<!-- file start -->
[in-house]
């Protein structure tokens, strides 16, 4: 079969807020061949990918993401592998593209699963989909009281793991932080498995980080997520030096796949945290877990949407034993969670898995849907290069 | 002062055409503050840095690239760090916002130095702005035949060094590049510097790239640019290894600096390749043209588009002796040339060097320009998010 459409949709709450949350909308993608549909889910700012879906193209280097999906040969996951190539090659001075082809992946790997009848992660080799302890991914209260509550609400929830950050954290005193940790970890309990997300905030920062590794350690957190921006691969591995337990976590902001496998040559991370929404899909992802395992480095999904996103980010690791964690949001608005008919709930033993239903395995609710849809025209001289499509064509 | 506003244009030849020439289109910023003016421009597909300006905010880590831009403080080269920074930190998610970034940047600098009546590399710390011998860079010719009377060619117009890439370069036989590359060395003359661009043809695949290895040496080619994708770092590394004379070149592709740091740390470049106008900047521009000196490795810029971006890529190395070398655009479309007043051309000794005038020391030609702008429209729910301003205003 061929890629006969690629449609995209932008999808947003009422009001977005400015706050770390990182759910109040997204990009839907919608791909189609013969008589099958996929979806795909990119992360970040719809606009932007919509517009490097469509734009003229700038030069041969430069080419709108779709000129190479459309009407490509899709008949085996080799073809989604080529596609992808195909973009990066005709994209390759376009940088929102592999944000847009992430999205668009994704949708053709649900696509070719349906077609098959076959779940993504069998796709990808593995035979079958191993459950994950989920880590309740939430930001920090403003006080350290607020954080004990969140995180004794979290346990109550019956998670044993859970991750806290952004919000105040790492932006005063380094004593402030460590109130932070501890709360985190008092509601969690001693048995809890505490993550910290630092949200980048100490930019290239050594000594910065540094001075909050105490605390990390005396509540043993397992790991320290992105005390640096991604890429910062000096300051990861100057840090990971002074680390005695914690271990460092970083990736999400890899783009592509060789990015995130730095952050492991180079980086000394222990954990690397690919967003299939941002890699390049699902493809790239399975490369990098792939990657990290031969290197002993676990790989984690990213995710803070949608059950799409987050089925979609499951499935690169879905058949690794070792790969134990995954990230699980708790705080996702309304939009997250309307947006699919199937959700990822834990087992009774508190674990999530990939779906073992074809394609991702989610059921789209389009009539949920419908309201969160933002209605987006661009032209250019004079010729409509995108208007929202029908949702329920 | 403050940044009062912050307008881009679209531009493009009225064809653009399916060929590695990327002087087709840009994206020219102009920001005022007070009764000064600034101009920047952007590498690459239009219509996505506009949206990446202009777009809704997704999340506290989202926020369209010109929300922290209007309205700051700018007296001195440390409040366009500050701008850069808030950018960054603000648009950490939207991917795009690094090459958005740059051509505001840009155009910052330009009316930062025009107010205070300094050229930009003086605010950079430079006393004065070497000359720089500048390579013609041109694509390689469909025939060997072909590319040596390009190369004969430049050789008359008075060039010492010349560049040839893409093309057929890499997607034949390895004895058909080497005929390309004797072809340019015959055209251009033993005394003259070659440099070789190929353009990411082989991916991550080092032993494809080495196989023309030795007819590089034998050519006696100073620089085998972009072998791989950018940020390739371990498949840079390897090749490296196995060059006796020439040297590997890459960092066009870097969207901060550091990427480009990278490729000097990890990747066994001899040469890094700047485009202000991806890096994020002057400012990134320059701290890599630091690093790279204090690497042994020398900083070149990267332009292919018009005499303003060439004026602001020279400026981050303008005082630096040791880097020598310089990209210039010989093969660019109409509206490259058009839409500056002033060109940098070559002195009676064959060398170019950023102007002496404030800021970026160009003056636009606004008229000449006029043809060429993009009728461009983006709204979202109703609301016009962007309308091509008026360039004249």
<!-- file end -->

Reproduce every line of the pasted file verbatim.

[in-house]
């Protein structure tokens, strides 16, 4: 079969807020061949990918993401592998593209699963989909009281793991932080498995980080997520030096796949945290877990949407034993969670898995849907290069 | 002062055409503050840095690239760090916002130095702005035949060094590049510097790239640019290894600096390749043209588009002796040339060097320009998010 459409949709709450949350909308993608549909889910700012879906193209280097999906040969996951190539090659001075082809992946790997009848992660080799302890991914209260509550609400929830950050954290005193940790970890309990997300905030920062590794350690957190921006691969591995337990976590902001496998040559991370929404899909992802395992480095999904996103980010690791964690949001608005008919709930033993239903395995609710849809025209001289499509064509 | 506003244009030849020439289109910023003016421009597909300006905010880590831009403080080269920074930190998610970034940047600098009546590399710390011998860079010719009377060619117009890439370069036989590359060395003359661009043809695949290895040496080619994708770092590394004379070149592709740091740390470049106008900047521009000196490795810029971006890529190395070398655009479309007043051309000794005038020391030609702008429209729910301003205003 061929890629006969690629449609995209932008999808947003009422009001977005400015706050770390990182759910109040997204990009839907919608791909189609013969008589099958996929979806795909990119992360970040719809606009932007919509517009490097469509734009003229700038030069041969430069080419709108779709000129190479459309009407490509899709008949085996080799073809989604080529596609992808195909973009990066005709994209390759376009940088929102592999944000847009992430999205668009994704949708053709649900696509070719349906077609098959076959779940993504069998796709990808593995035979079958191993459950994950989920880590309740939430930001920090403003006080350290607020954080004990969140995180004794979290346990109550019956998670044993859970991750806290952004919000105040790492932006005063380094004593402030460590109130932070501890709360985190008092509601969690001693048995809890505490993550910290630092949200980048100490930019290239050594000594910065540094001075909050105490605390990390005396509540043993397992790991320290992105005390640096991604890429910062000096300051990861100057840090990971002074680390005695914690271990460092970083990736999400890899783009592509060789990015995130730095952050492991180079980086000394222990954990690397690919967003299939941002890699390049699902493809790239399975490369990098792939990657990290031969290197002993676990790989984690990213995710803070949608059950799409987050089925979609499951499935690169879905058949690794070792790969134990995954990230699980708790705080996702309304939009997250309307947006699919199937959700990822834990087992009774508190674990999530990939779906073992074809394609991702989610059921789209389009009539949920419908309201969160933002209605987006661009032209250019004079010729409509995108208007929202029908949702329920 | 403050940044009062912050307008881009679209531009493009009225064809653009399916060929590695990327002087087709840009994206020219102009920001005022007070009764000064600034101009920047952007590498690459239009219509996505506009949206990446202009777009809704997704999340506290989202926020369209010109929300922290209007309205700051700018007296001195440390409040366009500050701008850069808030950018960054603000648009950490939207991917795009690094090459958005740059051509505001840009155009910052330009009316930062025009107010205070300094050229930009003086605010950079430079006393004065070497000359720089500048390579013609041109694509390689469909025939060997072909590319040596390009190369004969430049050789008359008075060039010492010349560049040839893409093309057929890499997607034949390895004895058909080497005929390309004797072809340019015959055209251009033993005394003259070659440099070789190929353009990411082989991916991550080092032993494809080495196989023309030795007819590089034998050519006696100073620089085998972009072998791989950018940020390739371990498949840079390897090749490296196995060059006796020439040297590997890459960092066009870097969207901060550091990427480009990278490729000097990890990747066994001899040469890094700047485009202000991806890096994020002057400012990134320059701290890599630091690093790279204090690497042994020398900083070149990267332009292919018009005499303003060439004026602001020279400026981050303008005082630096040791880097020598310089990209210039010989093969660019109409509206490259058009839409500056002033060109940098070559002195009676064959060398170019950023102007002496404030800021970026160009003056636009606004008229000449006029043809060429993009009728461009983006709204979202109703609301016009962007309308091509008026360039004249």